Two new pieces of evidence were announced this week that should shed some light on hominid evolution. First, researchers at Arizona State University have shown that anatomically modern humans exhibited advanced behaviors earlier than expected.

“Our findings show that at 164,000 years ago in coastal South Africa humans expanded their diet to include shellfish and other marine resources, perhaps as a response to harsh environmental conditions,” notes Marean, a professor in ASU’s School of Human Evolution and Social Change. “This is the earliest dated observation of this behavior.”

Further, the researchers report that co-occurring with this diet expansion is a very early use of pigment, likely for symbolic behavior, as well as the use of bladelet stone tool technology, previously dating to 70,000 years ago.

There is a boundary between “anatomically modern humans” (Homo sapiens) and the modern humans that left Africa approximately 50,000 years ago (Homo sapiens sapiens). The question is whether there was a true speciation event at this boundary or whether there was simply a kind of cultural renaissance.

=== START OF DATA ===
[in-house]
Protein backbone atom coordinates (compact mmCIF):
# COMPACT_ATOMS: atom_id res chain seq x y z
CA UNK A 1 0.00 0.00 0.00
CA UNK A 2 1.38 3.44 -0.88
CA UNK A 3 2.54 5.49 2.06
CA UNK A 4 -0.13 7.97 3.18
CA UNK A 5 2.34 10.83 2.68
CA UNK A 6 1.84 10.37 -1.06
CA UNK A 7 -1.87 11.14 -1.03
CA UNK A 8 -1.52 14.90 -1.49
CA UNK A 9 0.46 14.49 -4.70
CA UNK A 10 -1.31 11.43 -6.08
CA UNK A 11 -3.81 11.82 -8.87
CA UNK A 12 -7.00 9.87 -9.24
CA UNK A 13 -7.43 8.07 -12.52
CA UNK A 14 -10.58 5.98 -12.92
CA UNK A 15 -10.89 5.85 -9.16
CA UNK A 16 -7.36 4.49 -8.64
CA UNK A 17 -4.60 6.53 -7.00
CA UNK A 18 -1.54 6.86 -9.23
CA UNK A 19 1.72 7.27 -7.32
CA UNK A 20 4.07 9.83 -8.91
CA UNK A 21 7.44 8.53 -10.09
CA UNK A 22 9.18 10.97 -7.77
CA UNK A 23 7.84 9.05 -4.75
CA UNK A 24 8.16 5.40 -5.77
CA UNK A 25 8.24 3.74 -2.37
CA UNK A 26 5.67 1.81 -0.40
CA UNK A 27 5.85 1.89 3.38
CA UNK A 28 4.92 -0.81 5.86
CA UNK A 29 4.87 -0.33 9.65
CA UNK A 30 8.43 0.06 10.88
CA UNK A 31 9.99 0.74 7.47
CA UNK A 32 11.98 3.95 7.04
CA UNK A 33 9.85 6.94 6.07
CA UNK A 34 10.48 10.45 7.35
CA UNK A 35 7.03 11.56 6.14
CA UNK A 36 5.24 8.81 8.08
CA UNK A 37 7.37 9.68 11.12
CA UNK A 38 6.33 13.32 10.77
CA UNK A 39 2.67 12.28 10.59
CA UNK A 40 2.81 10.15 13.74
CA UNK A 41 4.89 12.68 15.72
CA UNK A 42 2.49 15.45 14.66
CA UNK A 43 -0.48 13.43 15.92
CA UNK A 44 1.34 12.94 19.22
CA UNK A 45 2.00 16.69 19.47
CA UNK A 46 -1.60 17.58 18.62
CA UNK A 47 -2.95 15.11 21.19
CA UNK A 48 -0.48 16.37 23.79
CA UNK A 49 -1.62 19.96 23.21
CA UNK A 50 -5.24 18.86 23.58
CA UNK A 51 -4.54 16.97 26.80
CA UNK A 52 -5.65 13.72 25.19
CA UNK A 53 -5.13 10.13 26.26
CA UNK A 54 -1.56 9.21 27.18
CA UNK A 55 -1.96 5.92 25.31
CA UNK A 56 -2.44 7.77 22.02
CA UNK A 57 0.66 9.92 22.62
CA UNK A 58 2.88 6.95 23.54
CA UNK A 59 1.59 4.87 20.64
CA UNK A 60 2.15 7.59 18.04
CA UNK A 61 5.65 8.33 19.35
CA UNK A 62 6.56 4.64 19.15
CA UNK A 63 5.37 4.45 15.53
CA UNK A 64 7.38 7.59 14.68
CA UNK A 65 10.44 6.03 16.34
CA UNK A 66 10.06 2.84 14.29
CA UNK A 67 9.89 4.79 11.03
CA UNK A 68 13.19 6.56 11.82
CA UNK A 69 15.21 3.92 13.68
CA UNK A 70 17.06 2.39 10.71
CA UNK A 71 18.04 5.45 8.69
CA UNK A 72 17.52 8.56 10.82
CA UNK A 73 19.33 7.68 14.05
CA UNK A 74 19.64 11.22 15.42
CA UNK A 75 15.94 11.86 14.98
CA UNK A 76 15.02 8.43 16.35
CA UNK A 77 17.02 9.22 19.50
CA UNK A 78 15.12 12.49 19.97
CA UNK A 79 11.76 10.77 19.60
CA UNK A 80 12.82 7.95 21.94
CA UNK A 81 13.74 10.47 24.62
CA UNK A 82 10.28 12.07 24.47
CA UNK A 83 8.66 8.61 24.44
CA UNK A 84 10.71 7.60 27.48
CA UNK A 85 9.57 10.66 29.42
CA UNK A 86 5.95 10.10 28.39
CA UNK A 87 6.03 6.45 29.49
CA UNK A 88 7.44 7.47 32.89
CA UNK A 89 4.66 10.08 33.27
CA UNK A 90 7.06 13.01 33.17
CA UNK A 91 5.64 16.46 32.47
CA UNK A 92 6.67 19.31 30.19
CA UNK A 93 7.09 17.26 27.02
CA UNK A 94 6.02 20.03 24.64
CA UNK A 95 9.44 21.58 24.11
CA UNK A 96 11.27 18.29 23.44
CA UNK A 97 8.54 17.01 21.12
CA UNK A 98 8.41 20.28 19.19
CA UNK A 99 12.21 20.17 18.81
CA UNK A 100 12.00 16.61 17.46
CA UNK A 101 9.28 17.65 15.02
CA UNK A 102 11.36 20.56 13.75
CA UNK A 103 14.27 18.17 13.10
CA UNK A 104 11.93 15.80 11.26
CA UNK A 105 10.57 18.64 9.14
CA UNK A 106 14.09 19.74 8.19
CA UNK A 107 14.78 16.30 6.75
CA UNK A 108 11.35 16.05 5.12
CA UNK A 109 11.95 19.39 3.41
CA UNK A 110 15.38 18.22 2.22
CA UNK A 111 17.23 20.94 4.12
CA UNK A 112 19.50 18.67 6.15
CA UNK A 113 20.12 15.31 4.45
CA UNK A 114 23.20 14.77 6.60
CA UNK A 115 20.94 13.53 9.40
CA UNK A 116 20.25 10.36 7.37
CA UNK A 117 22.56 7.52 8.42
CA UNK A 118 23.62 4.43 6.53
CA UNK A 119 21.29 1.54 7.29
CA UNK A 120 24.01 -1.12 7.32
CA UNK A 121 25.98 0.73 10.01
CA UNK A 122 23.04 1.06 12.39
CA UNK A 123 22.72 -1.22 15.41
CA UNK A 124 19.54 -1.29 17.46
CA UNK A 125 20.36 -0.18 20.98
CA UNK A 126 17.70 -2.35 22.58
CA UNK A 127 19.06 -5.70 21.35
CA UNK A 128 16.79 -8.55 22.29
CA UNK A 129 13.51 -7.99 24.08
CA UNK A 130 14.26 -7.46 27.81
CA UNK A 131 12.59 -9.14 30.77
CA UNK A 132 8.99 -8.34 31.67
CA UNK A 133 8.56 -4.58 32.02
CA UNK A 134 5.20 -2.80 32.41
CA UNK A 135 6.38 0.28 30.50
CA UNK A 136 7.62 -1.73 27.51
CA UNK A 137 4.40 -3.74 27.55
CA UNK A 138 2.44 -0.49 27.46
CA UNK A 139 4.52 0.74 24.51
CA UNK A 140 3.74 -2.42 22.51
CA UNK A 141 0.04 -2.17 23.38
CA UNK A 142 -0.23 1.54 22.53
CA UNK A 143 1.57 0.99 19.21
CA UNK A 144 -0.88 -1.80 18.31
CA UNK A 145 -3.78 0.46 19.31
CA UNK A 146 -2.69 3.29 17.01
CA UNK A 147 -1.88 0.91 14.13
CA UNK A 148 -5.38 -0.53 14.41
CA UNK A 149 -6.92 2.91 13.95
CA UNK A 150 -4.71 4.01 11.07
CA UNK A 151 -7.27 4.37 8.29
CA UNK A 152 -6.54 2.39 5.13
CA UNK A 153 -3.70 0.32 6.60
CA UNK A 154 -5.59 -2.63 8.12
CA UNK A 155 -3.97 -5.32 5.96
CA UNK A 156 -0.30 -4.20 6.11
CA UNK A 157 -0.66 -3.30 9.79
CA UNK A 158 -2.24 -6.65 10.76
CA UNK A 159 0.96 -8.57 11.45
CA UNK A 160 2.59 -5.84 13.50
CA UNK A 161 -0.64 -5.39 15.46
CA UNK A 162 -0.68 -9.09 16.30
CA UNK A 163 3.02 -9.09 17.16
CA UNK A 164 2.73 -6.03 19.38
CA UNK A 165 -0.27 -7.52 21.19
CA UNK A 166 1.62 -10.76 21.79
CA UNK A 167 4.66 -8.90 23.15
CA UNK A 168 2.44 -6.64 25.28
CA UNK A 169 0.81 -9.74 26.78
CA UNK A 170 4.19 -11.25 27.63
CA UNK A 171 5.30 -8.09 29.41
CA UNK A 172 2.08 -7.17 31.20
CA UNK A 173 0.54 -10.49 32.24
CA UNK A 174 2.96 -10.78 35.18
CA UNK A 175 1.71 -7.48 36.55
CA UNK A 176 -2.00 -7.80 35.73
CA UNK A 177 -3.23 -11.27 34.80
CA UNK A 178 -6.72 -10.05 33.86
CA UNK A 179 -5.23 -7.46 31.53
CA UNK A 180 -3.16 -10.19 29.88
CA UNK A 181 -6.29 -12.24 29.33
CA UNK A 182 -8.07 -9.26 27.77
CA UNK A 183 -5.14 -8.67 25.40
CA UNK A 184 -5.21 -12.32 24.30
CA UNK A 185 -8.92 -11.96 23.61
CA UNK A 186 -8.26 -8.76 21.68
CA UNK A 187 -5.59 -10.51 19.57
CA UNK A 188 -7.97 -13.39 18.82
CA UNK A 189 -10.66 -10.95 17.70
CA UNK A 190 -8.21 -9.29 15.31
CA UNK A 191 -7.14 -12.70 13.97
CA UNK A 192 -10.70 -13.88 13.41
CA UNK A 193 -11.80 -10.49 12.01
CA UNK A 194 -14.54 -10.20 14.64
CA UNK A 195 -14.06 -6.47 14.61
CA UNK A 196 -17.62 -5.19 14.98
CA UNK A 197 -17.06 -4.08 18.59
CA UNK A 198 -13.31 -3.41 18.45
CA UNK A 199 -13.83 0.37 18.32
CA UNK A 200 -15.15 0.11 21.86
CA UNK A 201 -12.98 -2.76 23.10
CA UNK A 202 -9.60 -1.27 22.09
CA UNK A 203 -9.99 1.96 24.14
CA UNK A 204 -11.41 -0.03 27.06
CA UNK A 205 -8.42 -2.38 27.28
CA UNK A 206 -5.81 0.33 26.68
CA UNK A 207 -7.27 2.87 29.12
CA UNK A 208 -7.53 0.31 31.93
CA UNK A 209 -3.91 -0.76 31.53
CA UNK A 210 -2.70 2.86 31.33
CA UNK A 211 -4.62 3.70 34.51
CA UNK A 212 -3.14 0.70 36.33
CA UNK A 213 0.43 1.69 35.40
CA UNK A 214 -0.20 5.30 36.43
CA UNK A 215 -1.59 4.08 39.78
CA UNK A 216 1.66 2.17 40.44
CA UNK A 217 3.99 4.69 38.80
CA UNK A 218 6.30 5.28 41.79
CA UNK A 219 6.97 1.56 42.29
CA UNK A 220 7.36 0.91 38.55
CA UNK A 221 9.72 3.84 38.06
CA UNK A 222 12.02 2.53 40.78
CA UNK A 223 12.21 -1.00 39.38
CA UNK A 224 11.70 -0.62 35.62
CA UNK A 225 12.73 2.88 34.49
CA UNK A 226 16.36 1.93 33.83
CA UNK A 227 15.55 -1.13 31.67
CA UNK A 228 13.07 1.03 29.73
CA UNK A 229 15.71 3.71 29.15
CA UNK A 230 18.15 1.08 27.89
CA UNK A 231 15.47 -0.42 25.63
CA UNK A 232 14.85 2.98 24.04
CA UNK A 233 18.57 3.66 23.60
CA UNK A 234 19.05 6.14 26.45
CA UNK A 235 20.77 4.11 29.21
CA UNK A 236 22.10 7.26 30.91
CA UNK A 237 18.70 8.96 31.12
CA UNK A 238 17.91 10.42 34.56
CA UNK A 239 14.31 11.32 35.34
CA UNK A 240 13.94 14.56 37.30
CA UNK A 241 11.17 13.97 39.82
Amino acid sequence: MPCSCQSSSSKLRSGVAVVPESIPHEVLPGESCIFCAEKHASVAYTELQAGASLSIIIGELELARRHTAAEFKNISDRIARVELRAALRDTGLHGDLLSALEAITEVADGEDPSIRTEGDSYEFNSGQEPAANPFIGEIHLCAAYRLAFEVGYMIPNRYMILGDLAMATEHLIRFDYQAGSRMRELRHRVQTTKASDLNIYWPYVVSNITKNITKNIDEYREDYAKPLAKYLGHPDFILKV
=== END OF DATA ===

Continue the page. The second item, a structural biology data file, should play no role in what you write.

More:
Those that support the idea of a speciation event believe that a change in the brain accounts for the difference and that the most likely brain change involved language.

The second major piece of evidence may rule out the language theory. The analysis of Neanderthal DNA has shown that Neanderthals possessed the same FOXP2 gene as modern humans (i.e. us).

Neanderthals, an archaic human species that dominated Europe until the arrival of modern humans some 45,000 years ago, possessed a critical gene known to underlie speech, according to DNA evidence retrieved from two individuals excavated from El Sidron, a cave in northern Spain.

The new evidence stems from analysis of a gene called FOXP2 which is associated with language. The human version of the gene differs at two critical points from the chimpanzee version, suggesting that these two changes have something to do with the fact that people can speak and chimps cannot.